Mandy started us right off the bat by discussing how to look at ingredients. First, she described top, middle, and base notes in terms of how long they last on a blotter strip—an hour for tops, maybe four hours for middles, and longer for bases. She has her organ organized in this way, with each of the three categories given its own color-coded label. If nothing else, this is great training for remembering which compounds are which—the colors quickly adhere to the psyche.
Next, she discusses odor intensity. Obvious sounding, but not to be confused with volatility. A base note can be mild or intense as can a top note. Particularly interesting was her emphasis on the shape and texture of ingredients. She uses such words as “sharp,” “round,” “flat,” and “layered.” It reminded me of Kate’s synesthesia—when she sees aromas as colors. I found that by examining the ingredients in this way, it brought me closer to them and prepared me for a more emotional response.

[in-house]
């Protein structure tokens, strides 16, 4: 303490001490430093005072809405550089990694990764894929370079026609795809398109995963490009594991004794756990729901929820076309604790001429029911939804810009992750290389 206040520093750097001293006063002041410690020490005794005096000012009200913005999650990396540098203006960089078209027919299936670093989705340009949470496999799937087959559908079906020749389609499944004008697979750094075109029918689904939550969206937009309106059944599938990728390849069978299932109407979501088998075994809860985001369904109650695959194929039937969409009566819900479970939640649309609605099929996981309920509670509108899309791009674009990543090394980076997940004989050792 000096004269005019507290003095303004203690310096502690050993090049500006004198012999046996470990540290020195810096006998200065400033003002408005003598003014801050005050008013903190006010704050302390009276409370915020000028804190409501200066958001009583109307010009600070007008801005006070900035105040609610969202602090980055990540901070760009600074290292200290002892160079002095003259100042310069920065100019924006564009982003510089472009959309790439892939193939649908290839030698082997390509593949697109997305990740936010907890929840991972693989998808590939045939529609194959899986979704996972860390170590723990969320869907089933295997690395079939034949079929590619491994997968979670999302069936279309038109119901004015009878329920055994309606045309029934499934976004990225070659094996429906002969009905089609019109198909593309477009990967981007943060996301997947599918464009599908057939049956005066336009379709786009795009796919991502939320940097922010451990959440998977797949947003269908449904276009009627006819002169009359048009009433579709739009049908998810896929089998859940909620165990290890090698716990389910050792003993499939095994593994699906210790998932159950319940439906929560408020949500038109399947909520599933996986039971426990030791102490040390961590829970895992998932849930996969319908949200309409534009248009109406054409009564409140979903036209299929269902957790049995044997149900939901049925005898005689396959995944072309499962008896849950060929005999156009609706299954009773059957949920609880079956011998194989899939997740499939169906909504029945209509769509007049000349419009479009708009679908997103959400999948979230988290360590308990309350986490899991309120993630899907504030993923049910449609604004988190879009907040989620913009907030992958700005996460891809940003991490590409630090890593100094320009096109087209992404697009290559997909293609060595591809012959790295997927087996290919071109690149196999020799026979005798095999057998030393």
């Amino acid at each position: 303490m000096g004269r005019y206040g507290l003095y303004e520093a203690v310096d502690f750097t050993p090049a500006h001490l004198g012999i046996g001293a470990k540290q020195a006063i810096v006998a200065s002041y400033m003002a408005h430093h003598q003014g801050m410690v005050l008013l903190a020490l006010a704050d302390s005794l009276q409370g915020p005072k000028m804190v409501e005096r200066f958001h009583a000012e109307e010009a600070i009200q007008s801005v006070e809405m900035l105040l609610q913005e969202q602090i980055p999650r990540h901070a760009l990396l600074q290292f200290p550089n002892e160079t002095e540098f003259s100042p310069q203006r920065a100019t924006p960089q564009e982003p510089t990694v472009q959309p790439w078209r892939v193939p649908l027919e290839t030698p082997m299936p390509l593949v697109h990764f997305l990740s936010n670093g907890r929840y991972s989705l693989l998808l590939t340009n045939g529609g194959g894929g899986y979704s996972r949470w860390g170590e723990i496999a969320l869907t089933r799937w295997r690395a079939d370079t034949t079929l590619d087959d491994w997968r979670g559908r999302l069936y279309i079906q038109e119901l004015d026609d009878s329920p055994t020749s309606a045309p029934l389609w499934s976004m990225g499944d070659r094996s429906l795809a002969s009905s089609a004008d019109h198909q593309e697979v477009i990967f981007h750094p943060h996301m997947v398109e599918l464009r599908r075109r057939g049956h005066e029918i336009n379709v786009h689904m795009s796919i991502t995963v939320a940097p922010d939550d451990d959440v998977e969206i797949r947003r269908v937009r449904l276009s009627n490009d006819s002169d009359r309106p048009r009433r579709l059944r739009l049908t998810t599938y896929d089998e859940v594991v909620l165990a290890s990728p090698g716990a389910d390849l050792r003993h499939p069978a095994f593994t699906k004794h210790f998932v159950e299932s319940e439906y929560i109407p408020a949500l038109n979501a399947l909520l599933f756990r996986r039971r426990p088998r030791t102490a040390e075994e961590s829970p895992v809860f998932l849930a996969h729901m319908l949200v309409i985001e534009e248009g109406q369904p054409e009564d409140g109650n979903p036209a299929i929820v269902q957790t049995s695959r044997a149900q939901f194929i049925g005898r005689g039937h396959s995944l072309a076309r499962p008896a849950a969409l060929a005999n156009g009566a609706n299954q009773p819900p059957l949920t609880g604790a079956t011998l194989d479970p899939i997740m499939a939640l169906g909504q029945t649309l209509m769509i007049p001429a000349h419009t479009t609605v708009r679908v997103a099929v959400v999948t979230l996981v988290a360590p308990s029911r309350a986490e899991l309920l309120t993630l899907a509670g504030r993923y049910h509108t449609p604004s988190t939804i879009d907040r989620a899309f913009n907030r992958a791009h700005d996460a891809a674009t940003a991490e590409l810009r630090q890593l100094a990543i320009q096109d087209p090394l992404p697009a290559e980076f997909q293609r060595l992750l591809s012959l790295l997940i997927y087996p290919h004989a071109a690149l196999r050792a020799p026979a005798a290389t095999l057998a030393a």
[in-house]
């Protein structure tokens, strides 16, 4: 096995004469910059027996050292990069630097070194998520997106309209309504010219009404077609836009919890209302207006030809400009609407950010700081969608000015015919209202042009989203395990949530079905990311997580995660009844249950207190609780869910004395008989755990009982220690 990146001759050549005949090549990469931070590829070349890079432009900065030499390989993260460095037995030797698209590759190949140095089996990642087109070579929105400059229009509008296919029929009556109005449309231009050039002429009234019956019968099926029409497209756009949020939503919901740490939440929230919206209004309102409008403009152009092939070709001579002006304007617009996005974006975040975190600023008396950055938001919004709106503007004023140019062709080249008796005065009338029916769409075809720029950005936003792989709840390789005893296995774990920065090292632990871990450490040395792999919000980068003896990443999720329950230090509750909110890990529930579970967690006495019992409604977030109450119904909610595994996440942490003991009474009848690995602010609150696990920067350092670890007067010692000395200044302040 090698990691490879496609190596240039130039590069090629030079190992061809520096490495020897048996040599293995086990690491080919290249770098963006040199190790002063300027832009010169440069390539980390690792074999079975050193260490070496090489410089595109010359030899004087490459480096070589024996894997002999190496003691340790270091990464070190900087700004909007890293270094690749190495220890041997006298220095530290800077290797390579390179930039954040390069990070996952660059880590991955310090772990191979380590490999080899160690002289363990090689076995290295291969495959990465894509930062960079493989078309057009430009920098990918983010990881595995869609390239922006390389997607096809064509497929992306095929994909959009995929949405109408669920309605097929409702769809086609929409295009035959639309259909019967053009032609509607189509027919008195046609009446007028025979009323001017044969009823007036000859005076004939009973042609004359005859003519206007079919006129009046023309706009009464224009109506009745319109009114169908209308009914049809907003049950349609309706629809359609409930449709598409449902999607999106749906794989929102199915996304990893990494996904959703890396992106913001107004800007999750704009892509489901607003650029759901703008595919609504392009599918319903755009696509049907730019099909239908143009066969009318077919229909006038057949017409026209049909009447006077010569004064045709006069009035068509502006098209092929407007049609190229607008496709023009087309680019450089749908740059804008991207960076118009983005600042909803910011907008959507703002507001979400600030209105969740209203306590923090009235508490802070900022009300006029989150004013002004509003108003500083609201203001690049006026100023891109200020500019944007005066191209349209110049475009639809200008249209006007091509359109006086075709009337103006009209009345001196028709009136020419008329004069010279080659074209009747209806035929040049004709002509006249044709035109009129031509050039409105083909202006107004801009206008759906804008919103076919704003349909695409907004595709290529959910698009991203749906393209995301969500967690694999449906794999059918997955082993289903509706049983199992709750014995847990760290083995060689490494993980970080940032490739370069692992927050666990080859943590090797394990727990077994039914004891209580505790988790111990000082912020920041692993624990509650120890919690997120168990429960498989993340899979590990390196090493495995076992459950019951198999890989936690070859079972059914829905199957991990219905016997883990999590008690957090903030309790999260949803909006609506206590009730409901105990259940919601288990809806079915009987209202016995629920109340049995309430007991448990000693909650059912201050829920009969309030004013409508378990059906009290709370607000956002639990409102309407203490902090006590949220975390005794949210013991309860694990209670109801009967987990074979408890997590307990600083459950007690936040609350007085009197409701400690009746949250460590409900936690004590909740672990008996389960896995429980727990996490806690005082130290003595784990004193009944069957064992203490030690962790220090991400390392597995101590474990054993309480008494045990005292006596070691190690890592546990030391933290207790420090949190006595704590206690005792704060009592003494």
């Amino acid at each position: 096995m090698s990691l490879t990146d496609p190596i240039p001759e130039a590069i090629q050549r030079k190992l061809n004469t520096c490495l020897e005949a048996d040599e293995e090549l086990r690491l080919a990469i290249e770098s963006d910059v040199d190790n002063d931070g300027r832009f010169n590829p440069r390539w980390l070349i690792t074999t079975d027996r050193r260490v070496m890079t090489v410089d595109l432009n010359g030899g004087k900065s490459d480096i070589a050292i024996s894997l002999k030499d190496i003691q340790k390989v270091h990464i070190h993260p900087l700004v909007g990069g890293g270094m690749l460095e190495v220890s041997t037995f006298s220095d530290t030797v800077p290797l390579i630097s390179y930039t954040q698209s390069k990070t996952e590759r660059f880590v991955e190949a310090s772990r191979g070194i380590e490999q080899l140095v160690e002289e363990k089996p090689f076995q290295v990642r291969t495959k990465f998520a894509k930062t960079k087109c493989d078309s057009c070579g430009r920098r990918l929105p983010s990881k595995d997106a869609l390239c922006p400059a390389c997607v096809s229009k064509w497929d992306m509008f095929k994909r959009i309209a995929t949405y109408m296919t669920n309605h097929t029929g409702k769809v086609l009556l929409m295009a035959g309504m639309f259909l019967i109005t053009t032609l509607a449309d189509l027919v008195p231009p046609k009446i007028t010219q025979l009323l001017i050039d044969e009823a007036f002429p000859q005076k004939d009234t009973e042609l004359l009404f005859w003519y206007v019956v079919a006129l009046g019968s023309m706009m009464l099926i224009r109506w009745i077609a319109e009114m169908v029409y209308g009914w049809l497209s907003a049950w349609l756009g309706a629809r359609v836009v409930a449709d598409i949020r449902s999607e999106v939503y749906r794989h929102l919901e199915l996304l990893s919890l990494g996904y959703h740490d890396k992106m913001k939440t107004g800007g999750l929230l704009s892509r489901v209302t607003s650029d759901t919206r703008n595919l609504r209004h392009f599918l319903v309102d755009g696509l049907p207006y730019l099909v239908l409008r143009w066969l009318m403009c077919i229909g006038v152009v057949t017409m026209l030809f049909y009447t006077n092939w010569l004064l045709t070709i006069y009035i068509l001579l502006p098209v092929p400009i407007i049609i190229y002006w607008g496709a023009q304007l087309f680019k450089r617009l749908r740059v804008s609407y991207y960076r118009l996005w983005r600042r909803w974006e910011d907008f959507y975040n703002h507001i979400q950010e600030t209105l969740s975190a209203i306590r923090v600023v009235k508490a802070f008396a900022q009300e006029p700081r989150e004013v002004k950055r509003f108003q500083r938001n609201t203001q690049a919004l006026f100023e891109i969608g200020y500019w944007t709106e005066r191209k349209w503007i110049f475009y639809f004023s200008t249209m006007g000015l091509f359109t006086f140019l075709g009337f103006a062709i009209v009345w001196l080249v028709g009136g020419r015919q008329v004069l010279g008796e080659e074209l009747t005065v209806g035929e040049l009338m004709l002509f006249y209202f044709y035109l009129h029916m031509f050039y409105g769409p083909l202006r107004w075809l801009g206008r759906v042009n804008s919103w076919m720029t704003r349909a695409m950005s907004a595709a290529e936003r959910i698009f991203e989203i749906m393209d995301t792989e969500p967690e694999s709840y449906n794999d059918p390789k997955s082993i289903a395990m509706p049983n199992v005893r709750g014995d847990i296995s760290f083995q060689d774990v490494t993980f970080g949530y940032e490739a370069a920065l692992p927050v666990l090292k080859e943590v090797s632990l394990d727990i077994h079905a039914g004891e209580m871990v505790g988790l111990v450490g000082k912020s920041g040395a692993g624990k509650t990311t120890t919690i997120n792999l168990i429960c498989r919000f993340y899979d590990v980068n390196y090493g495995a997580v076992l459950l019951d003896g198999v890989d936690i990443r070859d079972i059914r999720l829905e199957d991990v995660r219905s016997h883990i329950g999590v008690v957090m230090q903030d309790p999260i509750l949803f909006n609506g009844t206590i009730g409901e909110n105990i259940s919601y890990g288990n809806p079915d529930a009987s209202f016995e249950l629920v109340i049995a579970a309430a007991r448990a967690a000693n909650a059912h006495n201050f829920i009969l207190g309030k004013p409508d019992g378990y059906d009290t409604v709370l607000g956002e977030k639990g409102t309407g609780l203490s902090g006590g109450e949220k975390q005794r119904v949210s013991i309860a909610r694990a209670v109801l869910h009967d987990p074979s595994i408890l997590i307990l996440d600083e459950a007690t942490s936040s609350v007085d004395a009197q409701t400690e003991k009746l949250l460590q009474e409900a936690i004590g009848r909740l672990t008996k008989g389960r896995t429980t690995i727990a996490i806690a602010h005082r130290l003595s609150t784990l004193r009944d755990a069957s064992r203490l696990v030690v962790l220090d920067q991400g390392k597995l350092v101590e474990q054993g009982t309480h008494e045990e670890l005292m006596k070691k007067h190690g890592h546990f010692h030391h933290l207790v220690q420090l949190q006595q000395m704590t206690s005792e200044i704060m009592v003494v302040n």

Last, she discussed her ideas of “burying” and “locking.” Burying is the result of using an ingredient with too high an odor intensity next to one with a lower intensity. Her examples were cèpes (porcini) versus sandalwood, a little like Godzilla meets Bambi. It takes but a tiny trace of cèpes absolute to obscure sandalwood. Locking occurs when two ingredients enhance each other in an accord that’s more powerful than the sum of the parts. Mandy helped me with this effect when, later, I worked on a scent containing sandalwood.
Mandy also discussed filler notes—ingredients that fit into the interstices of the perfume and smooth off disparate ingredients. Not only did she discuss these theoretically, but she gave us a list.
The next day she gave us a system for arranging these ingredients into a viable structure.